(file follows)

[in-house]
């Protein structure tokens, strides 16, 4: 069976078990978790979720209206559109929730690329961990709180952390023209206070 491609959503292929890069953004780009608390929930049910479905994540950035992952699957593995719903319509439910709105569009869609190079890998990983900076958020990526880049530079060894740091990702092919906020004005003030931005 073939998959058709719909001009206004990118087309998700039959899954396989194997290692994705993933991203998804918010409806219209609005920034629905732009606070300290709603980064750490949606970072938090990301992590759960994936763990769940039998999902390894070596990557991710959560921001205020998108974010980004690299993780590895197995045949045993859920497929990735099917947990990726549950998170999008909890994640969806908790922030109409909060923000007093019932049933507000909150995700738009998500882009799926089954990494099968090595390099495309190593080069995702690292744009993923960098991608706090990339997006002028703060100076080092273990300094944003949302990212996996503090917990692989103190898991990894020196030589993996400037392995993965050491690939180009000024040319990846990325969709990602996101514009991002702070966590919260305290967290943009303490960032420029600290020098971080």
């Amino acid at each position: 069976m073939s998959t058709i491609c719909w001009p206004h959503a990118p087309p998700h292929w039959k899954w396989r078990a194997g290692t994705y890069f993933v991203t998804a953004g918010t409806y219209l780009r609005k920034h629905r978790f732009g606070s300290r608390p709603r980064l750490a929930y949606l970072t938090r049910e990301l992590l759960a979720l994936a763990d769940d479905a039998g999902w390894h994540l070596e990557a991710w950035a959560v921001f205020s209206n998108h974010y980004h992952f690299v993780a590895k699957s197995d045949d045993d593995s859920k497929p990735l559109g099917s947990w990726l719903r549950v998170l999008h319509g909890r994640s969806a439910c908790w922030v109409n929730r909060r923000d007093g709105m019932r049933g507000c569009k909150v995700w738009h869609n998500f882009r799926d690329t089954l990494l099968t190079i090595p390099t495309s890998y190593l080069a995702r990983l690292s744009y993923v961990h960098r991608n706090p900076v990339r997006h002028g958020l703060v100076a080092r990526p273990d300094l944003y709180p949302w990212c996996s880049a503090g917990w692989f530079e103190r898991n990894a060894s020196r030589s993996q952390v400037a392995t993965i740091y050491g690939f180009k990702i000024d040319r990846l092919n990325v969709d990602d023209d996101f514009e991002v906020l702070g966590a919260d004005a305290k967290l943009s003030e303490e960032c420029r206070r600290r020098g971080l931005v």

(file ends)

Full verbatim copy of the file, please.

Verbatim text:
[in-house]
């Protein structure tokens, strides 16, 4: 069976078990978790979720209206559109929730690329961990709180952390023209206070 491609959503292929890069953004780009608390929930049910479905994540950035992952699957593995719903319509439910709105569009869609190079890998990983900076958020990526880049530079060894740091990702092919906020004005003030931005 073939998959058709719909001009206004990118087309998700039959899954396989194997290692994705993933991203998804918010409806219209609005920034629905732009606070300290709603980064750490949606970072938090990301992590759960994936763990769940039998999902390894070596990557991710959560921001205020998108974010980004690299993780590895197995045949045993859920497929990735099917947990990726549950998170999008909890994640969806908790922030109409909060923000007093019932049933507000909150995700738009998500882009799926089954990494099968090595390099495309190593080069995702690292744009993923960098991608706090990339997006002028703060100076080092273990300094944003949302990212996996503090917990692989103190898991990894020196030589993996400037392995993965050491690939180009000024040319990846990325969709990602996101514009991002702070966590919260305290967290943009303490960032420029600290020098971080």
């Amino acid at each position: 069976m073939s998959t058709i491609c719909w001009p206004h959503a990118p087309p998700h292929w039959k899954w396989r078990a194997g290692t994705y890069f993933v991203t998804a953004g918010t409806y219209l780009r609005k920034h629905r978790f732009g606070s300290r608390p709603r980064l750490a929930y949606l970072t938090r049910e990301l992590l759960a979720l994936a763990d769940d479905a039998g999902w390894h994540l070596e990557a991710w950035a959560v921001f205020s209206n998108h974010y980004h992952f690299v993780a590895k699957s197995d045949d045993d593995s859920k497929p990735l559109g099917s947990w990726l719903r549950v998170l999008h319509g909890r994640s969806a439910c908790w922030v109409n929730r909060r923000d007093g709105m019932r049933g507000c569009k909150v995700w738009h869609n998500f882009r799926d690329t089954l990494l099968t190079i090595p390099t495309s890998y190593l080069a995702r990983l690292s744009y993923v961990h960098r991608n706090p900076v990339r997006h002028g958020l703060v100076a080092r990526p273990d300094l944003y709180p949302w990212c996996s880049a503090g917990w692989f530079e103190r898991n990894a060894s020196r030589s993996q952390v400037a392995t993965i740091y050491g690939f180009k990702i000024d040319r990846l092919n990325v969709d990602d023209d996101f514009e991002v906020l702070g966590a919260d004005a305290k967290l943009s003030e303490e960032c420029r206070r600290r020098g971080l931005v």